Your website is the primary way your customers interact with your enterprise. You envision and create a website to:
- Enhance customer engagement and conversion of visitors to customers.
- Optimize revenue per customer.
- Create repeat customers.
- Retain customers, i.e., avoid customer attrition and abandonment.
Adding security to the overall business strategy should initiate the following questions to ensure you are making informed decisions for the safety of your brand and your customers.
1. What scripts are running right now on my website?
What services and scripts are you utilizing to optimize your website? Going a step beyond that, what scripts are running on your website?
There are thousands of third-party website scripts marketing teams routinely employ to achieve these goals. They include analytics, trackers, live or virtual customer engagement, social media scripts, and site monetization through advertising – just to name a few. New and innovative website scripts are constantly being released and those enterprises that best leverage them are at an advantage relative to their peers and competitors.
However, your security department limits your usage of these powerful scripts by:
- Limiting how many third party scripts you use on your website.
- Restricting your usage to mature tools and scripts and limiting your usage of newer, more innovative ones.
- Preventing your usage of third-party scripts in your most impactful (but also sensitive) areas of your website.
Although these limitations were once put in place for good reason, they are absolutely constraining your ability to achieve the goal of maximizing business performance through optimization of your website capabilities.
2. Am I being consulted every time a new script is being added to our website?
If you don’t think you need to be consulted, then what are the precautionary steps to ensure there is a protocol in place for checks and balances for your website security? Depending on how small or large your organization is, you may not have a daily digest into the inner happenings of your team.
The security team may be actively monitoring third-party scripts, which is a great first step in client-side website protection. However, a loophole that many people forget is how website owners are addressing fourth- and fifth-party scripts that the approved third-party scripts bring to your website.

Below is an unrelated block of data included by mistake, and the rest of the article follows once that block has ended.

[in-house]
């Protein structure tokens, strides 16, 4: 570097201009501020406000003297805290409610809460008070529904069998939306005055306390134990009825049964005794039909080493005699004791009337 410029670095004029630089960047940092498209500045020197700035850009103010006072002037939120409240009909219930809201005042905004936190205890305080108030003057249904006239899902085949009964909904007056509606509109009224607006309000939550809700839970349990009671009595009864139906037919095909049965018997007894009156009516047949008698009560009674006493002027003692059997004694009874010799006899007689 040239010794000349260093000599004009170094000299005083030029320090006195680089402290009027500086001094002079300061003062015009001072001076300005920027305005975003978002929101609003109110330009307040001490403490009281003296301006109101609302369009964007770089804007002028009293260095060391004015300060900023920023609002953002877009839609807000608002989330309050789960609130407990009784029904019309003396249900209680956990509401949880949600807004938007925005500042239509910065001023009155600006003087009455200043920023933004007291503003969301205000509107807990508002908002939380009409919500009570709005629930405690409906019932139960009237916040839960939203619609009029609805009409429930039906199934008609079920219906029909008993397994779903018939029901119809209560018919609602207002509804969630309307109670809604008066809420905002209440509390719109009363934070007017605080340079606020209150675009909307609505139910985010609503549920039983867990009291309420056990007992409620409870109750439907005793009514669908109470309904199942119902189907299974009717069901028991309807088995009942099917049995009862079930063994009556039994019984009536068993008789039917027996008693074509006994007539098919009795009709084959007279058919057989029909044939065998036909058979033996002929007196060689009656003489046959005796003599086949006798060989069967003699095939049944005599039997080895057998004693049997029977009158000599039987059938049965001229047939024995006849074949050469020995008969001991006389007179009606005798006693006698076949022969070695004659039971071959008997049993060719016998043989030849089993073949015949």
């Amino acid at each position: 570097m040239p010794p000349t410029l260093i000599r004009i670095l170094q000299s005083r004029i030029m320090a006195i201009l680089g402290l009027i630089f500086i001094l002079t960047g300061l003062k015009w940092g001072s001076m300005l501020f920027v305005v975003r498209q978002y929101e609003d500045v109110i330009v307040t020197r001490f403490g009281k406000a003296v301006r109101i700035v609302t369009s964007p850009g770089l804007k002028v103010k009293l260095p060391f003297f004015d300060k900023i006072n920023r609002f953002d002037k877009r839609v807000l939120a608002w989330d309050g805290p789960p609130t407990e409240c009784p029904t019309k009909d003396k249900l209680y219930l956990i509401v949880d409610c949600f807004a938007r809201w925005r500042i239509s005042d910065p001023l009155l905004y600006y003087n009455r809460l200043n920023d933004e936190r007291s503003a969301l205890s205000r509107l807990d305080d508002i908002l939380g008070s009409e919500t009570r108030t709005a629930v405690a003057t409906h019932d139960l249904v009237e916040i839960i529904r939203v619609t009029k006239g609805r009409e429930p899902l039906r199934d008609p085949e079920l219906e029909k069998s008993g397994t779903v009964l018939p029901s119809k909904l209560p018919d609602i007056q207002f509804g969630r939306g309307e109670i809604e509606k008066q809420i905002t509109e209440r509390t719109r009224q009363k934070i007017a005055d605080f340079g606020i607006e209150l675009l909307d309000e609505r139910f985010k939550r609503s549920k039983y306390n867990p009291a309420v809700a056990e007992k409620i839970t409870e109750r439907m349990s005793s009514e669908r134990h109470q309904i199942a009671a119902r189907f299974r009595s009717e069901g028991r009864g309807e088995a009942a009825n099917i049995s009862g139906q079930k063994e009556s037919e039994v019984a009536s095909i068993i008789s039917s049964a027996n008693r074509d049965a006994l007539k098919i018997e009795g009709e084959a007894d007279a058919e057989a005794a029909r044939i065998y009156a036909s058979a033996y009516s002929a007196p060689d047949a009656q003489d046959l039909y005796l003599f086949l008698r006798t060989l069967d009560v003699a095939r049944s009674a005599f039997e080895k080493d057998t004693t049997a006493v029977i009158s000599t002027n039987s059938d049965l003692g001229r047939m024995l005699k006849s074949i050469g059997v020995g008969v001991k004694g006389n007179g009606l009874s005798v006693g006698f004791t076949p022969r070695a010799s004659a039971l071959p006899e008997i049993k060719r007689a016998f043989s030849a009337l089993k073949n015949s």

3. Are we protecting our customers and their data?
Due to the lack of permissions that govern and limit the access and behavior of third- party website scripts, those third parties and the hackers that seek to compromise them have unrestricted access to nearly every aspect of the webpage including customer data that is displayed on the page or entered by the customer.
This includes usernames, passwords, personally identifiable information, payment information, and other sensitive and regulated data. In fact, beyond this ability to access this information, the unrestricted access granted to these third-party scripts might enable hackers to exploit them to:
- Record all customer keystrokes and data.
- Manipulate webpage form-fields to dupe customers into revealing unnecessary and sensitive information to unauthorized third parties and/or hackers.
- Inject popup boxes that request unnecessary and sensitive information from the customer.
- Hijack the users’ mouse clicks and automatically redirect them to unauthorized external websites where customer information is phished and stolen.
4. What regulations should I be paying attention to? Are they releasing any information on new attack vectors?
Is HIPAA, PCI, GDPR or CCPA something your organization adheres to? The Internet has significantly extended an organization’s security perimeter, since enabling and enriching a website allows attackers to exploit the fact that the attack surface extends across the entire Internet.
GDPR, HIPAA and PCI are only a few of the regulations set up to ensure companies (and individuals) are protecting the customer/consumer.
New attacks have a way of skirting around existing security measures. A simple Google search can give you the answer on new and up-and-coming attack vectors and if organizations are actively preventing them.
5. Could my organization be the next victim?
Are your competitors or similar companies in your field being targeted? Attackers such as the Magecart groups are known for going after eCommerce companies. That being said, similar industries utilize similar tools and scripts within their space. Those similar scripts can then prove easy for a hacker to move from one site to the next checking any crossover to see if there are potential areas of already known vulnerabilities on each website.
Just because it hasn’t happened, doesn’t mean you are immune to it. Setting up precautions is truly the only way to ensure you are protected and can control all of the elements on your website.
In summary, it’s important to ensure you or at least your team holds all the cards. If you aren’t sure where to start, just ask for an analysis on the third-party scripts running on your website and see if there is anything that surprises you in the results.